See below.
Entity name
Neural stem cells renewal
BMI1 promotes the maintenance of adult neural stem cells (NSCs) by repressing the cyclin-dependent kinase inhibitors, p16Ink4a and p19ARF. Recent study showed that BMI1 was also important for NSCs in the embryo, using lentiviral-delivered shRNAs in vitro and in vivo. These defects caused by BMI1 downregulation were unexpectedly mediated by p21.
Gene-profiling studies show that BMI-/- HSC displayed altered expression of multiple genes important for stem cell fate decisions. The tumor suppressor locus p16Ink4a/p19ARF is one of the important targets that is repressed by BMI1. The p16Ink4a protein blocks the cyclinD-CDK complexes by binding directly to CDK4 and CDK6, enabling p21CIP1 and p27KIP1 to associate with and inhibit cyclin E-CDK2 and cyclin A-CDK2, which results the hypophosphorylated pRb. The E2F transcription factors will be sequestered and their target genes will be repressed, ultimately leading to G1-phase cell cycle arrest, senescence, or apoptosis. p19ARF binds to MDM2 and inhibits its ubiquitin ligase activity, resulting in activation of p53 target genes, including Wig1 and p21, leading to cell cycle arrest and apoptosis. Furthermore, cells might undergo apoptosis as a result of downregulated apoptosis inhibitor AI-6 in the absence of BMI1. BMI1 was also demonstrated to upregulate the human telomerase RT gene (hTERT), which might also be relevant for the self-renewal ability of HSCs or LSCs.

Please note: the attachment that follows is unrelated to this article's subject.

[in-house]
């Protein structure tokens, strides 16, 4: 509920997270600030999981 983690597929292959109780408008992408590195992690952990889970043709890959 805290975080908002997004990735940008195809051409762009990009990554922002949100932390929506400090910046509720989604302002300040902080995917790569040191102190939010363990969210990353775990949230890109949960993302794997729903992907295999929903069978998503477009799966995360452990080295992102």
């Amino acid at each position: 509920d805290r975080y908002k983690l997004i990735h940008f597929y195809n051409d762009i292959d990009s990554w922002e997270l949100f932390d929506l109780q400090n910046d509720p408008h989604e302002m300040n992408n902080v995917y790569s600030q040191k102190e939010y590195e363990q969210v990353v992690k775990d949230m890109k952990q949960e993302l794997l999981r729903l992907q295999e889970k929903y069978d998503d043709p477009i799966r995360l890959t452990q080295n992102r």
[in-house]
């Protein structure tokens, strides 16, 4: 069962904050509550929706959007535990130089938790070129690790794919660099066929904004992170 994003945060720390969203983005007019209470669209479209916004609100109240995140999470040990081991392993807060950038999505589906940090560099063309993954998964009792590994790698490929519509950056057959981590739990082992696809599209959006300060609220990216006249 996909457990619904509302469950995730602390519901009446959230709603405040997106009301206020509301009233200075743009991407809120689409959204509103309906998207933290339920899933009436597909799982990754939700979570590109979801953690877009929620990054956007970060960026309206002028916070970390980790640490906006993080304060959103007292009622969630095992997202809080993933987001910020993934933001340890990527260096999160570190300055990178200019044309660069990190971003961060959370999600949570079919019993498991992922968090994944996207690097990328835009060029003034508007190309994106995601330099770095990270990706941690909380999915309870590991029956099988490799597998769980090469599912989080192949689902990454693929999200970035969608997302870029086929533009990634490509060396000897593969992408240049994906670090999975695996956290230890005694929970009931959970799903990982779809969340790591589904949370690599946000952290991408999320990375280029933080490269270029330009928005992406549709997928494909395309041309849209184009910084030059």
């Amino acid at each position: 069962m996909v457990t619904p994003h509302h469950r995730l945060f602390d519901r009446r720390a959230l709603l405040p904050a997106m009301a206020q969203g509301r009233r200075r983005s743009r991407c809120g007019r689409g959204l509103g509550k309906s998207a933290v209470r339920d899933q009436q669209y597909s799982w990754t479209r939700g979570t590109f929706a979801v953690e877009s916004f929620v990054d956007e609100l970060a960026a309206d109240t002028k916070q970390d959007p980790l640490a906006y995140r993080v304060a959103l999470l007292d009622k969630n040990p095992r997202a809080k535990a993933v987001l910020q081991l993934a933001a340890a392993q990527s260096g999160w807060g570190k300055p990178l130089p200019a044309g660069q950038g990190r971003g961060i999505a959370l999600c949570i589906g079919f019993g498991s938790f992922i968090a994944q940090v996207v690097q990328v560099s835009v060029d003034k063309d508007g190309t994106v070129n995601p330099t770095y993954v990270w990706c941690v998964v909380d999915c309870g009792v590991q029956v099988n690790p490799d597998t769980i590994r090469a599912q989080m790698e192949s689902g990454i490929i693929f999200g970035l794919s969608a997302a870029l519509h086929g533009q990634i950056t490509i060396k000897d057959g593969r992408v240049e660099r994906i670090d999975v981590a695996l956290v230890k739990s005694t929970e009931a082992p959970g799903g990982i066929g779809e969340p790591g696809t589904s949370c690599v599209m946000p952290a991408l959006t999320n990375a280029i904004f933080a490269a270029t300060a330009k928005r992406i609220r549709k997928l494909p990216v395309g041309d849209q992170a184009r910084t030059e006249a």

Deregulated Hox gene expression caused by chromosomal translocations and MLL rearrangements, is involved in some types of leukemia. The skeletal defects of PcG mutant mice revealed PcG genes as Hox gene regulators. Knockout of BMI1 results in alterations in Hox gene expression, with 12 Hox genes significantly upregulated (for example, HoxA7-HoxA13 ; HoxC10-HoxC13) and 13 downregulated (for example, HoxA1-HoxA4 ). This study demonstrated that BMI1 and RING1A play important roles in H2A ubiquitylation and Hox gene silencing.